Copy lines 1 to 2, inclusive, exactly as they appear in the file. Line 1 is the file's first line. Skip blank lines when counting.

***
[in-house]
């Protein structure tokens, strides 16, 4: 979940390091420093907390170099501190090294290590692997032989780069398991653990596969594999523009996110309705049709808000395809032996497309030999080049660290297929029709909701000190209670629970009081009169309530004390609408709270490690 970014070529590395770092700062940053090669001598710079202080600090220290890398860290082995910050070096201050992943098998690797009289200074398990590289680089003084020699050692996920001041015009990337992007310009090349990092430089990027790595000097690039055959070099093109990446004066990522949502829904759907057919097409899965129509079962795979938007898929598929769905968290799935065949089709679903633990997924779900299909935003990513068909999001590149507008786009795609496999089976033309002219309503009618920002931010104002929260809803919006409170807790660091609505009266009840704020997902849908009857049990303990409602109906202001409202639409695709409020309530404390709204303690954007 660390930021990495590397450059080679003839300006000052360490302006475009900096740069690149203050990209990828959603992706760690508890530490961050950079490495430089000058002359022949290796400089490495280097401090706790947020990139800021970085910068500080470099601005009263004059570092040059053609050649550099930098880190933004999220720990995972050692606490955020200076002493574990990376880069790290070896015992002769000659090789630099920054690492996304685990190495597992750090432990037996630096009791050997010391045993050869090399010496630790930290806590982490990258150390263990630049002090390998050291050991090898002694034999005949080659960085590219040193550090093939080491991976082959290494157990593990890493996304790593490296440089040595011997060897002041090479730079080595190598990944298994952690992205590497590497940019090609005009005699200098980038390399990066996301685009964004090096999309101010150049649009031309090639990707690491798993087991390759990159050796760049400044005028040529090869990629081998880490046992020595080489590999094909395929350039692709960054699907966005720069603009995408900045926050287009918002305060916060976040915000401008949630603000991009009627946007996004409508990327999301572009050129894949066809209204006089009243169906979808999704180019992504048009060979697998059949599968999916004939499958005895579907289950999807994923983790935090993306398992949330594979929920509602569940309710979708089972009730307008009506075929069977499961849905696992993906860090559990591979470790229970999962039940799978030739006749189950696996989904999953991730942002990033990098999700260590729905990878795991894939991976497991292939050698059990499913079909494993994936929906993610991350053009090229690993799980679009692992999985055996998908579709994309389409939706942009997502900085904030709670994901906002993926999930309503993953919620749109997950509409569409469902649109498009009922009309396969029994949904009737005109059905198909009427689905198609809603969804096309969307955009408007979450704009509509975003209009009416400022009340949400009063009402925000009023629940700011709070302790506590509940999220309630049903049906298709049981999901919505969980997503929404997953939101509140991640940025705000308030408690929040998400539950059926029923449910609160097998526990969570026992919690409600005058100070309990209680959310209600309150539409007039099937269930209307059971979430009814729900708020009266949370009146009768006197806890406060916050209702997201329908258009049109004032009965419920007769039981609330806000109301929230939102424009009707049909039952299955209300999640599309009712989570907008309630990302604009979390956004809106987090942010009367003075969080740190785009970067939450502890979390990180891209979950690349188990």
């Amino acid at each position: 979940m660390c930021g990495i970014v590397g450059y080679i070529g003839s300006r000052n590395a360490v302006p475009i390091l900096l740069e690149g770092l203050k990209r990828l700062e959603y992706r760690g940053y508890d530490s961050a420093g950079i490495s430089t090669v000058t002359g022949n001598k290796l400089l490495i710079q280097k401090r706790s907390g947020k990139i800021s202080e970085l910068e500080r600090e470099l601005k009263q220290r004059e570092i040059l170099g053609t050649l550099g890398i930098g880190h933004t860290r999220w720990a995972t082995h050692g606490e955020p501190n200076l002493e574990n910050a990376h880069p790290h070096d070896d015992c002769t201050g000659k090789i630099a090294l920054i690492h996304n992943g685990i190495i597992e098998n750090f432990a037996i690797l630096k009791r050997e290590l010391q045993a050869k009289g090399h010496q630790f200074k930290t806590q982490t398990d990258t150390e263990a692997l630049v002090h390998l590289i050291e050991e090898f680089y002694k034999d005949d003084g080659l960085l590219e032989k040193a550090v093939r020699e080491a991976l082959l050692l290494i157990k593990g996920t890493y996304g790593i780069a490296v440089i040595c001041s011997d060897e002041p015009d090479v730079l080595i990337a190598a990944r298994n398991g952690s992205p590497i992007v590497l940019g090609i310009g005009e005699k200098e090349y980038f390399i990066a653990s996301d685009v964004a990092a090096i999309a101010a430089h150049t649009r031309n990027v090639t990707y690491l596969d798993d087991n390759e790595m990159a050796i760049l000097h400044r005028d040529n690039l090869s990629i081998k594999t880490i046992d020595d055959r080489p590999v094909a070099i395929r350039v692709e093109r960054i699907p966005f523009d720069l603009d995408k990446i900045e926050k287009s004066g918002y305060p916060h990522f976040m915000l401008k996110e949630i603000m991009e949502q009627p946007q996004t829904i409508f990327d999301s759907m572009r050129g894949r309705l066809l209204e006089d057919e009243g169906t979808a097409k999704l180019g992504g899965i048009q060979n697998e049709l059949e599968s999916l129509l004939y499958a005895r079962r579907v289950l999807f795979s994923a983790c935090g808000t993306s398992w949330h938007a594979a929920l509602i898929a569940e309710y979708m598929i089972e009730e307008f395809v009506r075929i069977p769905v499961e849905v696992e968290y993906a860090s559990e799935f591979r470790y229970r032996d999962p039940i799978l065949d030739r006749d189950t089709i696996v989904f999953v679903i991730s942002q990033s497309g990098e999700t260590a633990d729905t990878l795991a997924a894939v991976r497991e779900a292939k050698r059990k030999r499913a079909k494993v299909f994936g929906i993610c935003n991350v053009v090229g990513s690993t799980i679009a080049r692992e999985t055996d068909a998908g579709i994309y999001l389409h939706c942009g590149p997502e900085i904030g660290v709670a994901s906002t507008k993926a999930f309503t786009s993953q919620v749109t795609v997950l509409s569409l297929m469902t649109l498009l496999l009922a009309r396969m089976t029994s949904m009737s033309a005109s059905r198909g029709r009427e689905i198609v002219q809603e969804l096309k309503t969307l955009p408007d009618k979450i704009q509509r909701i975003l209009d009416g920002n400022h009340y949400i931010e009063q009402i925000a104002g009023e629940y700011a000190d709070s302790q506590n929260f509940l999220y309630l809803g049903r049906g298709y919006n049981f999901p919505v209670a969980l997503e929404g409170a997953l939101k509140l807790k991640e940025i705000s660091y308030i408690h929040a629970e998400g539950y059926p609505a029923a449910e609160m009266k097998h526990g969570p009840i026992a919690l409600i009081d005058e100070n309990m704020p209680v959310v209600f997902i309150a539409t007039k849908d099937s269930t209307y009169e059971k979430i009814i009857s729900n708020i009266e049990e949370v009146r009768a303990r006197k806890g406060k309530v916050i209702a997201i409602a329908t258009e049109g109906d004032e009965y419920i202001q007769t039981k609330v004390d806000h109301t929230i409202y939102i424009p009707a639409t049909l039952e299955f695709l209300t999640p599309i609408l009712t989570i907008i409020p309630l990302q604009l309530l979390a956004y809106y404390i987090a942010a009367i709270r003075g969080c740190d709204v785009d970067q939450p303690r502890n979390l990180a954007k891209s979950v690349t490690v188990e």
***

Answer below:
[in-house]
């Protein structure tokens, strides 16, 4: 979940390091420093907390170099501190090294290590692997032989780069398991653990596969594999523009996110309705049709808000395809032996497309030999080049660290297929029709909701000190209670629970009081009169309530004390609408709270490690 970014070529590395770092700062940053090669001598710079202080600090220290890398860290082995910050070096201050992943098998690797009289200074398990590289680089003084020699050692996920001041015009990337992007310009090349990092430089990027790595000097690039055959070099093109990446004066990522949502829904759907057919097409899965129509079962795979938007898929598929769905968290799935065949089709679903633990997924779900299909935003990513068909999001590149507008786009795609496999089976033309002219309503009618920002931010104002929260809803919006409170807790660091609505009266009840704020997902849908009857049990303990409602109906202001409202639409695709409020309530404390709204303690954007 660390930021990495590397450059080679003839300006000052360490302006475009900096740069690149203050990209990828959603992706760690508890530490961050950079490495430089000058002359022949290796400089490495280097401090706790947020990139800021970085910068500080470099601005009263004059570092040059053609050649550099930098880190933004999220720990995972050692606490955020200076002493574990990376880069790290070896015992002769000659090789630099920054690492996304685990190495597992750090432990037996630096009791050997010391045993050869090399010496630790930290806590982490990258150390263990630049002090390998050291050991090898002694034999005949080659960085590219040193550090093939080491991976082959290494157990593990890493996304790593490296440089040595011997060897002041090479730079080595190598990944298994952690992205590497590497940019090609005009005699200098980038390399990066996301685009964004090096999309101010150049649009031309090639990707690491798993087991390759990159050796760049400044005028040529090869990629081998880490046992020595080489590999094909395929350039692709960054699907966005720069603009995408900045926050287009918002305060916060976040915000401008949630603000991009009627946007996004409508990327999301572009050129894949066809209204006089009243169906979808999704180019992504048009060979697998059949599968999916004939499958005895579907289950999807994923983790935090993306398992949330594979929920509602569940309710979708089972009730307008009506075929069977499961849905696992993906860090559990591979470790229970999962039940799978030739006749189950696996989904999953991730942002990033990098999700260590729905990878795991894939991976497991292939050698059990499913079909494993994936929906993610991350053009090229690993799980679009692992999985055996998908579709994309389409939706942009997502900085904030709670994901906002993926999930309503993953919620749109997950509409569409469902649109498009009922009309396969029994949904009737005109059905198909009427689905198609809603969804096309969307955009408007979450704009509509975003209009009416400022009340949400009063009402925000009023629940700011709070302790506590509940999220309630049903049906298709049981999901919505969980997503929404997953939101509140991640940025705000308030408690929040998400539950059926029923449910609160097998526990969570026992919690409600005058100070309990209680959310209600309150539409007039099937269930209307059971979430009814729900708020009266949370009146009768006197806890406060916050209702997201329908258009049109004032009965419920007769039981609330806000109301929230939102424009009707049909039952299955209300999640599309009712989570907008309630990302604009979390956004809106987090942010009367003075969080740190785009970067939450502890979390990180891209979950690349188990």